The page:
We love to go camping, even though we don’t get the chance to go very often. Every year, on our labour day long weekend, we go camping with a few of our friends. Once we began our keto journey we had to find food that stored well unrefrigerated or in our ice box (Esky). We love to take salami crisps, cheese crisps, ranch dip and of course some good old bacon and eggs.
Luke Douglas – Author
We would like to introduce you to Luke Douglas from Ripped.me. Luke is a fitness, health and travel blogger. He is editor in chief at blog Ripped.me and one of the contributors at blogs Traveltalk and Fitness Food & Travel.
Camping and Hiking on Keto
As if camping and spending hours walking in nature isn’t challenging enough for your body and mind, as beautiful and restorative as it may be, adding a low-carb diet to the mix makes things all the more taxing. There’s the need for increased calories for more energy during the long hiking routes, as well as regular refeeds and healthy, keto-friendly snacks that will keep you from crashing in the middle of the woods.
However, for a keto devotee, that sounds as if you’d need to pack and bring your entire supply of eggs, bacon, and other not-so-practical goodies. Still, there are ways to make your camping experience comfortable, not burdened by a truckload of food, and to keep you satiated and filled with energy to enjoy your excursion into the lovely outdoors!
Pre-empt those snack attacks
If you are new to the world of keto, perhaps you could consider going a bit more lenient on your carb intake for the duration of your camping trip, simply to avoid getting light-headed too often. On the other hand, if you’re a versed keto fan, then you know that those standard pre-packed snack packs with raisins, dried apricots and other dried fruit are loaded with unwanted sugars.
In case you don’t have a nut allergy of any sort, then you’ll easily cover your munching needs during each and every arduous trek with the right mix of nuts and seeds. Think almonds, hazelnuts, peanuts, walnuts, cashews, pistachios, all of which are mostly fatty and very filling to help you make it until your next full-blown meal. Once again, if you do decide to add a few of those dried fruit varieties, make sure to read the label, as most of them contain added sugar in addition to their own.
Plan your diet and your itinerary
In order to stay in true to your keto diet, you’ll need to spend some time looking into your routes, how often you want to take breaks, when you normally have your meals and when you can expect them in nature. Your body is used to a certain rhythm, and if you are going to abandon that rhythm for a few days, then you need to prep yourself with the right meal plan.
First of all, structure your days by planning out when you will have your main meals of the day, and based on the hours in between, you can even pencil in a few snacks that will come in handy to give you an energy boost. Do you have a particularly steep climb during the afternoon on the second day? You might want to save a really powerful protein bar for those hours. Do you plan to spend a day in the sun? Make sure you divide your meal into several lighter ones to make it more comfortable, while you also plan for proper hydration.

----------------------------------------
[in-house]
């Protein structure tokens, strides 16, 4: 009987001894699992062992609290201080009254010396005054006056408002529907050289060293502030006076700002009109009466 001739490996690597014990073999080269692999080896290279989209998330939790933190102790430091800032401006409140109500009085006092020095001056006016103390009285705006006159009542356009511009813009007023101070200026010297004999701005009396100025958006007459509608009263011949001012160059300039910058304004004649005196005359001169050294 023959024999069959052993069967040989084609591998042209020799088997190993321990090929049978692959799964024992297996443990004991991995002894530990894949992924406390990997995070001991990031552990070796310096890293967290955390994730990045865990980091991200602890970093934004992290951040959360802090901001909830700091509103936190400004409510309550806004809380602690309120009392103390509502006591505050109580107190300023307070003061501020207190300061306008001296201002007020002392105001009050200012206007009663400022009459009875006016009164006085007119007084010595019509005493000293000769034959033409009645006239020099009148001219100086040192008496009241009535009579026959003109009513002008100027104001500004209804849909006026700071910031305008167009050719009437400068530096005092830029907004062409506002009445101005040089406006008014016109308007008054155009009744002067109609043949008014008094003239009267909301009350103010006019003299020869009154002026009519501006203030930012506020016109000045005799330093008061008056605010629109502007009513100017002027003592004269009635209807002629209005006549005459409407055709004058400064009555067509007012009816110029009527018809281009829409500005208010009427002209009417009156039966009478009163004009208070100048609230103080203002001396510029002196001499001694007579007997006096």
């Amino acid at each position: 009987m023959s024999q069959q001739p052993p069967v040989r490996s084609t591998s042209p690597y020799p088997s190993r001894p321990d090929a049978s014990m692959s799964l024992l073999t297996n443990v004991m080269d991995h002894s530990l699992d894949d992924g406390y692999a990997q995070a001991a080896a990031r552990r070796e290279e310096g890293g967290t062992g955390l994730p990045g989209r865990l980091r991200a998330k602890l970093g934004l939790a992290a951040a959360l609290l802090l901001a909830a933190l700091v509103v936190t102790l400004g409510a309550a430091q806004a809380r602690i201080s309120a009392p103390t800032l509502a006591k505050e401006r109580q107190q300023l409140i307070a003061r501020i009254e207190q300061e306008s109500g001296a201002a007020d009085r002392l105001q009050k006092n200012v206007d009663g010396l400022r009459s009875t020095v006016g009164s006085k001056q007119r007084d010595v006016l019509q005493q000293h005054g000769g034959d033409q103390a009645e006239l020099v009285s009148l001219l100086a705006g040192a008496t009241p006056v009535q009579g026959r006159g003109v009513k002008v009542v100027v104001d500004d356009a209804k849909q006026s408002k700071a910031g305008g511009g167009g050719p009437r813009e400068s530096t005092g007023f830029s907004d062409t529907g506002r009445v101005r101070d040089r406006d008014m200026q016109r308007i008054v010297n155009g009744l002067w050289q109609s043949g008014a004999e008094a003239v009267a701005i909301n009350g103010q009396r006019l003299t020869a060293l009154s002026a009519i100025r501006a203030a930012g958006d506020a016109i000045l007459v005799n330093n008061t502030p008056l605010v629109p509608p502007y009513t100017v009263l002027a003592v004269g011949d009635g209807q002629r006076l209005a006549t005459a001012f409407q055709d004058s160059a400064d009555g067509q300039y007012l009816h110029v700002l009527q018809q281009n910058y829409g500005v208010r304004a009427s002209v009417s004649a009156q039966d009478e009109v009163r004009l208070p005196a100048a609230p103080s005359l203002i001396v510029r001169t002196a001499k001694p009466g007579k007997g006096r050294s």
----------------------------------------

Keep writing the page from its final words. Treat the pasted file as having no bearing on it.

Go through the list
What you choose to bring, pack, and wear makes a huge difference in how much you’ll enjoy the trip, as well as how much energy you’ll have to muscle through the tough bits. If you tend to get hungry when you’re agitated, then you wouldn’t want to pack the most uncomfortable pair of boots in the history of camping to get those cravings all riled up.
To maximize your energy levels and restfulness, make sure you bring the right camping gear for your trip, from the perfect tent that will give you the much-needed shut-eye, all the way to the indispensable multifunctional knife. The same goes for your camping provisions, because you’ll need to double-check you’ve got everything you need, otherwise you might find yourself missing a few cans of tuna!
Best foods on the go
While we’re finally on the best keto foods for this occasion, think in terms of non-perishables that are packed with protein and healthy fats, and foods that aren’t all too complicated to prep. Cans of tuna, sardines, oysters, salmon and other dense seafood are an amazing choice for camping, while beef jerky, canned meats (poultry works best) and hot dogs are also very easy to make and munch on.
If you have room, boiled eggs make for a great snack as well as a full meal, especially when paired with bacon. You can also bring powdered eggs for more cooking options, while dehydrated butter and other meals can do wonders for simplifying your packing process!
Hydrate for those hikes
On an equally essential note, you need to make sure that you bring enough water, keep it fresh in an insulated bottle, and of course, coffee is a must for those winter hikes. However, hot-weather camping means that you’ll need to monitor your electrolytes, so bring those sugar-free powdered electrolytes to mix into your water every now and then.
You already know that being in ketosis means that your body will flush out more water than usual, so it can be a challenge for newbies in keto to stay hydrated. That is why monitoring your water intake and adding a few healthy electrolyte-rich sips is a must!
Thank you again Luke for sharing your advice on camping and hiking on keto! Have you been camping and hiking on keto? What are your favourite snacks to take when you are camping and hiking on keto? Let us know in the comments below.